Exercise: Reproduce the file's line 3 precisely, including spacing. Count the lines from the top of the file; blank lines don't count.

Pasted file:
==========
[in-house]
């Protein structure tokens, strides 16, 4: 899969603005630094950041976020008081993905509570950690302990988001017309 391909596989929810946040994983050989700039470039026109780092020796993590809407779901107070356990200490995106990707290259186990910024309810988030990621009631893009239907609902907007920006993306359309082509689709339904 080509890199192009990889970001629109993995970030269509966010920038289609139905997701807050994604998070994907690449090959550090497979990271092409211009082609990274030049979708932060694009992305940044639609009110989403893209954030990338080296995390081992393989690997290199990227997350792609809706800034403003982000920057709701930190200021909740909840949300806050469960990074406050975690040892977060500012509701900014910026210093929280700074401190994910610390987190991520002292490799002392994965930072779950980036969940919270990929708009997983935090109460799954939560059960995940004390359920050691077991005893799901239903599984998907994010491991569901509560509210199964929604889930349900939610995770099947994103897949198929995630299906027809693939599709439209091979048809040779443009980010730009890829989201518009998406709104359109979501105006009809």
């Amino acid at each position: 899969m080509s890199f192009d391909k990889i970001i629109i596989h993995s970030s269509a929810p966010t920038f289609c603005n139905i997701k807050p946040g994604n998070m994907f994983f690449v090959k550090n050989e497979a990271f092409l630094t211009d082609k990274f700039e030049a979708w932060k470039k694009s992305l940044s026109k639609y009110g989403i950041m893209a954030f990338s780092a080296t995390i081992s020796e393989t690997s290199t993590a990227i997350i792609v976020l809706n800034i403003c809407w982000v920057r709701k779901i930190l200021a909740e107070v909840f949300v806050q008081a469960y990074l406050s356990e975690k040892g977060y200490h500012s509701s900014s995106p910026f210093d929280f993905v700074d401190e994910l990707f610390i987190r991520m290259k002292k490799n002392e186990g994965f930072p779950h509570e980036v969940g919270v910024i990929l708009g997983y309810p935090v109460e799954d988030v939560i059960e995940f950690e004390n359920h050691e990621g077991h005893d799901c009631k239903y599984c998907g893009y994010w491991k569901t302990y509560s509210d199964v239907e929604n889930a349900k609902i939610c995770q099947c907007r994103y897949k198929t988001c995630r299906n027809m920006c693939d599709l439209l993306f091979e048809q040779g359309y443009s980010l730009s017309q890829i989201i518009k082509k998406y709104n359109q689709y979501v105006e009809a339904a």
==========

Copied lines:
């Amino acid at each position: 899969m080509s890199f192009d391909k990889i970001i629109i596989h993995s970030s269509a929810p966010t920038f289609c603005n139905i997701k807050p946040g994604n998070m994907f994983f690449v090959k550090n050989e497979a990271f092409l630094t211009d082609k990274f700039e030049a979708w932060k470039k694009s992305l940044s026109k639609y009110g989403i950041m893209a954030f990338s780092a080296t995390i081992s020796e393989t690997s290199t993590a990227i997350i792609v976020l809706n800034i403003c809407w982000v920057r709701k779901i930190l200021a909740e107070v909840f949300v806050q008081a469960y990074l406050s356990e975690k040892g977060y200490h500012s509701s900014s995106p910026f210093d929280f993905v700074d401190e994910l990707f610390i987190r991520m290259k002292k490799n002392e186990g994965f930072p779950h509570e980036v969940g919270v910024i990929l708009g997983y309810p935090v109460e799954d988030v939560i059960e995940f950690e004390n359920h050691e990621g077991h005893d799901c009631k239903y599984c998907g893009y994010w491991k569901t302990y509560s509210d199964v239907e929604n889930a349900k609902i939610c995770q099947c907007r994103y897949k198929t988001c995630r299906n027809m920006c693939d599709l439209l993306f091979e048809q040779g359309y443009s980010l730009s017309q890829i989201i518009k082509k998406y709104n359109q689709y979501v105006e009809a339904a």